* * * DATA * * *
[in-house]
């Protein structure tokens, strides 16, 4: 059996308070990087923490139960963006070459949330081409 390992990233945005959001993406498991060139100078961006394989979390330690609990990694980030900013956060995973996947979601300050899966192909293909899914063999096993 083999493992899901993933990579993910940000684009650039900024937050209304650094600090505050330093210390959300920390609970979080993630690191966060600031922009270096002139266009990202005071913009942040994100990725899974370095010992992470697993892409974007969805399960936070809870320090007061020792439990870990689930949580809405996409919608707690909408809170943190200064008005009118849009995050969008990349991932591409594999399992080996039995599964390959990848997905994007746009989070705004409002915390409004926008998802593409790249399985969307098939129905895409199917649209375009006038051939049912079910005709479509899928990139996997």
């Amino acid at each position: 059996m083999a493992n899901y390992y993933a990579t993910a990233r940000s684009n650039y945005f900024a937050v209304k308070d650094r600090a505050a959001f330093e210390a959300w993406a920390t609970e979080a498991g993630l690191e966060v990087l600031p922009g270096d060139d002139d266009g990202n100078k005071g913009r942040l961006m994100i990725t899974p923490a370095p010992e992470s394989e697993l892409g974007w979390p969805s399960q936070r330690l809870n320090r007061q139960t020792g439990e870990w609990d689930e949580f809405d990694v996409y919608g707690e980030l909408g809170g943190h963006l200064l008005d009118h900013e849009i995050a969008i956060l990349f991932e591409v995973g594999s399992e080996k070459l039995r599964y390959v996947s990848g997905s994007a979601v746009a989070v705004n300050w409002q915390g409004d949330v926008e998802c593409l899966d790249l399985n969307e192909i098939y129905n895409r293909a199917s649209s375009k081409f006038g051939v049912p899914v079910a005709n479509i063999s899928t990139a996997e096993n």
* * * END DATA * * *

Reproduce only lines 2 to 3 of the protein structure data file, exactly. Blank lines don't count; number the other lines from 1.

């Protein structure tokens, strides 16, 4: 059996308070990087923490139960963006070459949330081409 390992990233945005959001993406498991060139100078961006394989979390330690609990990694980030900013956060995973996947979601300050899966192909293909899914063999096993 083999493992899901993933990579993910940000684009650039900024937050209304650094600090505050330093210390959300920390609970979080993630690191966060600031922009270096002139266009990202005071913009942040994100990725899974370095010992992470697993892409974007969805399960936070809870320090007061020792439990870990689930949580809405996409919608707690909408809170943190200064008005009118849009995050969008990349991932591409594999399992080996039995599964390959990848997905994007746009989070705004409002915390409004926008998802593409790249399985969307098939129905895409199917649209375009006038051939049912079910005709479509899928990139996997």
């Amino acid at each position: 059996m083999a493992n899901y390992y993933a990579t993910a990233r940000s684009n650039y945005f900024a937050v209304k308070d650094r600090a505050a959001f330093e210390a959300w993406a920390t609970e979080a498991g993630l690191e966060v990087l600031p922009g270096d060139d002139d266009g990202n100078k005071g913009r942040l961006m994100i990725t899974p923490a370095p010992e992470s394989e697993l892409g974007w979390p969805s399960q936070r330690l809870n320090r007061q139960t020792g439990e870990w609990d689930e949580f809405d990694v996409y919608g707690e980030l909408g809170g943190h963006l200064l008005d009118h900013e849009i995050a969008i956060l990349f991932e591409v995973g594999s399992e080996k070459l039995r599964y390959v996947s990848g997905s994007a979601v746009a989070v705004n300050w409002q915390g409004d949330v926008e998802c593409l899966d790249l399985n969307e192909i098939y129905n895409r293909a199917s649209s375009k081409f006038g051939v049912p899914v079910a005709n479509i063999s899928t990139a996997e096993n």